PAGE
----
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I wish to securely copy files from a USB external drive such that no files on that drive may be modified spuriously.

Would someone tell me in relatively simple wording how to accomplish this please? The simple wording is due to the fact that I am a recent Linux user and solely an Ubuntu Linux user.

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When you plug in your USB, it will be automatically mounted with some name in the /media folder.

Open a Terminal (Ctrl+Alt+T). Type the following command:


You will see a result something like this:

/dev/sda7 on / type ext4 (rw,errors=remount-ro)
proc on /proc type proc (rw,noexec,nosuid,nodev)
sysfs on /sys type sysfs (rw,noexec,nosuid,nodev)
none on /sys/kernel/debug type debugfs (rw)
devpts on /dev/pts type devpts (rw,noexec,nosuid,gid=5,mode=0620)
tmpfs on /run type tmpfs (rw,noexec,nosuid,size=10%,mode=0755)
none on /run/lock type tmpfs (rw,noexec,nosuid,nodev,size=5242880)
none on /run/shm type tmpfs (rw,nosuid,nodev)
/dev/sda5 on /home type ext4 (rw)
/dev/sdb1 on /media/84CD-D8C7 type vfat (rw,nosuid,nodev,uid=1000,gid=1000,shortname=mixed,dmask=0077,utf8=1,showexec,uhelper=udisks)

Look at the last line in my example: /dev/sdb1 on /media/84CD-D8C7 type vfat plus some other output. Your clue is that its folder begins with /media; in this case, /media/84CD-D8C7.

You can now tell the system to remount it read-only with the following command:

sudo mount --options=remount,ro /media/84CD-D8C7

Of course, you would replace 84CD-D8C7 with the actual name that you have. To check that it worked, you can reissue the mount command. See how mine has changed — look for the ro after the parenthesis (ro stands for "read-only", rw stands for "read-write").

/dev/sdb1 on /media/84CD-D8C7 type vfat (ro,nosuid,nodev,uid=1000,gid=1000,shortname=mixed,dmask=0077,utf8=1,showexec,uhelper=udisks)

Explanation (if you are interested):

  • sudo means to authorise this command (i.e. run it as "root"), because the "mount" command is not available to all users. This will ask for your password.
  • mount tells the system to "mount" the device, i.e. attach it to your computer and give it a folder name. In this case, it has already been done; we are using the command to change the way the device was mounted.
  • --options tells the mount command that we are going to specify some options.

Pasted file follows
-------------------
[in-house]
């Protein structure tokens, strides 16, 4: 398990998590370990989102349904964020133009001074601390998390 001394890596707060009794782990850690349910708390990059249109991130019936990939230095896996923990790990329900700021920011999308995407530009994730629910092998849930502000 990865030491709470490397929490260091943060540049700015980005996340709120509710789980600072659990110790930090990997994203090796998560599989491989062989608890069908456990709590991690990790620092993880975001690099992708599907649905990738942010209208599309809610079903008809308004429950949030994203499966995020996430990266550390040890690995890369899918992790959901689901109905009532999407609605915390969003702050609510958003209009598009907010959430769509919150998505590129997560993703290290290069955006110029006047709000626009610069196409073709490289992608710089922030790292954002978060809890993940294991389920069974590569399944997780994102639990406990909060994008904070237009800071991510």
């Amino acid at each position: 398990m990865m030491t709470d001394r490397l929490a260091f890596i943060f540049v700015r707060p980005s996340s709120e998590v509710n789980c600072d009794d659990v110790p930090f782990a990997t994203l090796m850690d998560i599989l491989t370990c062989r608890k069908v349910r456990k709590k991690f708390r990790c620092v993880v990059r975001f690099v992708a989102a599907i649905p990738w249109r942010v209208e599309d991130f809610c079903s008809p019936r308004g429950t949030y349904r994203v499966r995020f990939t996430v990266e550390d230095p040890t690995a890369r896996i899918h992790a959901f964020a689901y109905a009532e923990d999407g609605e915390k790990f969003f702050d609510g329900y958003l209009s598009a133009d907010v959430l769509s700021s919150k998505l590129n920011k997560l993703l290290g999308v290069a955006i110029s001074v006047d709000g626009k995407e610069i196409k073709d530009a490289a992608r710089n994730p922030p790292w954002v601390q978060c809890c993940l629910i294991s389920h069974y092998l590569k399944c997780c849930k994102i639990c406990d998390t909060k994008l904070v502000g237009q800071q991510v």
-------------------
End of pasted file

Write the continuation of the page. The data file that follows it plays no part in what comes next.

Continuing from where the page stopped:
• remount means just that: mount the device again, with exactly the same settings unless you tell it otherwise.
  • ro says to remount as read-only. This is the only change that we are making to the mount.
  • /media/84CD-D8C7 specifies where it is already mounted.
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If you absolutely do not want to mount the drive in read/write mode and remount it as read-only, you can temporarily disable automount with:

gsettings set automount false

Then you could plugin your pendrive and discover the device path, run sudo fdisk -l. This will list your disks, including the pendrive. You should see (besides your hard disk) something like:

Disk /dev/sdb: 4009 MB, 4009754624 bytes
84 heads, 22 sectors/track, 4237 cylinders, total 7831552 sectors
Units = sectors of 1 * 512 = 512 bytes
Sector size (logical/physical): 512 bytes / 512 bytes
I/O size (minimum/optimal): 512 bytes / 512 bytes
Disk identifier: 0x000c2533

   Device Boot      Start         End      Blocks   Id  System
/dev/sdb1   *          62     7831551     3915745    c  W95 FAT32 (LBA)

Next you need to select your mount point.

  1. either create a new folder where to mount your drive with sudo mkdir /media/Pendrive or
  2. select an existing folder (replace /media/Pendrive below with your chosen folder)

Then you could mount manually in read-only in a terminal with:

sudo mount -t fat -o ro /dev/sdb1 /media/Pendrive

When you're done and want to disconnect your drive, you can unmount it first with sudo umount /dev/sdb1.

You may now reanable automount with:

gsettings set automount true
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If you manually mount the drive from the terminal you can set it to read only. explains how to mount a drive and the -r flag will make it read only so for instance

sudo mount -t vfat /dev/sdc1 /media/external -r -o uid=1000,gid=1000,utf8,dmask=027,fmask=137

worked for me as my usb drive appeared as sdc1 and is a FAT32 drive.

If you haven’t used the terminal before all you have to do is copy and paste (or highlight and middle click) the text in the grey boxes into the terminal and hit enter. sudo fdisk -l will throw us lots of text and you will have to work out which drive is the usb, the number of blocks is the size of the drive and System will tell you the filesystem used by the drive.

For full instructions on all the features of the mount command you can type man mount

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